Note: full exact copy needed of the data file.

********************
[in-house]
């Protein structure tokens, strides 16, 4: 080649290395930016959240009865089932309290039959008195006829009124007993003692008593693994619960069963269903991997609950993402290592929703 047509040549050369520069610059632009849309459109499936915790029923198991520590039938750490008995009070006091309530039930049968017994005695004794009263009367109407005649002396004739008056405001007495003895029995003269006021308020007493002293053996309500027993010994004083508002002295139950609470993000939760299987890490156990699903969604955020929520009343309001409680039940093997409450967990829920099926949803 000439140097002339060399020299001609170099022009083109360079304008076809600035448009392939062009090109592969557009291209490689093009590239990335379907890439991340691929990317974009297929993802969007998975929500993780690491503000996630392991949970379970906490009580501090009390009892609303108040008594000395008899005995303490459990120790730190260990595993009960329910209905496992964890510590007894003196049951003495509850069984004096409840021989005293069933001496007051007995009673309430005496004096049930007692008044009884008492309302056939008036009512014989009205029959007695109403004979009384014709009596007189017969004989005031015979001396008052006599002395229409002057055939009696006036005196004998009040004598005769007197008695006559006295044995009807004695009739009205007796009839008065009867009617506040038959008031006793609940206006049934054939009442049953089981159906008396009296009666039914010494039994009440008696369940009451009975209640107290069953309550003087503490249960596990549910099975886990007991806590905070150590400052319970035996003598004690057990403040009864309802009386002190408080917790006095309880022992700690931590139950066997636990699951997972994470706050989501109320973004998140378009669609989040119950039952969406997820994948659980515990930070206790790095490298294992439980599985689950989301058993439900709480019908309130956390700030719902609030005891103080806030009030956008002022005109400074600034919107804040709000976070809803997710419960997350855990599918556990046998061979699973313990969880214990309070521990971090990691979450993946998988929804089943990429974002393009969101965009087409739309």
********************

[in-house]
């Protein structure tokens, strides 16, 4: 080649290395930016959240009865089932309290039959008195006829009124007993003692008593693994619960069963269903991997609950993402290592929703 047509040549050369520069610059632009849309459109499936915790029923198991520590039938750490008995009070006091309530039930049968017994005695004794009263009367109407005649002396004739008056405001007495003895029995003269006021308020007493002293053996309500027993010994004083508002002295139950609470993000939760299987890490156990699903969604955020929520009343309001409680039940093997409450967990829920099926949803 000439140097002339060399020299001609170099022009083109360079304008076809600035448009392939062009090109592969557009291209490689093009590239990335379907890439991340691929990317974009297929993802969007998975929500993780690491503000996630392991949970379970906490009580501090009390009892609303108040008594000395008899005995303490459990120790730190260990595993009960329910209905496992964890510590007894003196049951003495509850069984004096409840021989005293069933001496007051007995009673309430005496004096049930007692008044009884008492309302056939008036009512014989009205029959007695109403004979009384014709009596007189017969004989005031015979001396008052006599002395229409002057055939009696006036005196004998009040004598005769007197008695006559006295044995009807004695009739009205007796009839008065009867009617506040038959008031006793609940206006049934054939009442049953089981159906008396009296009666039914010494039994009440008696369940009451009975209640107290069953309550003087503490249960596990549910099975886990007991806590905070150590400052319970035996003598004690057990403040009864309802009386002190408080917790006095309880022992700690931590139950066997636990699951997972994470706050989501109320973004998140378009669609989040119950039952969406997820994948659980515990930070206790790095490298294992439980599985689950989301058993439900709480019908309130956390700030719902609030005891103080806030009030956008002022005109400074600034919107804040709000976070809803997710419960997350855990599918556990046998061979699973313990969880214990309070521990971090990691979450993946998988929804089943990429974002393009969101965009087409739309």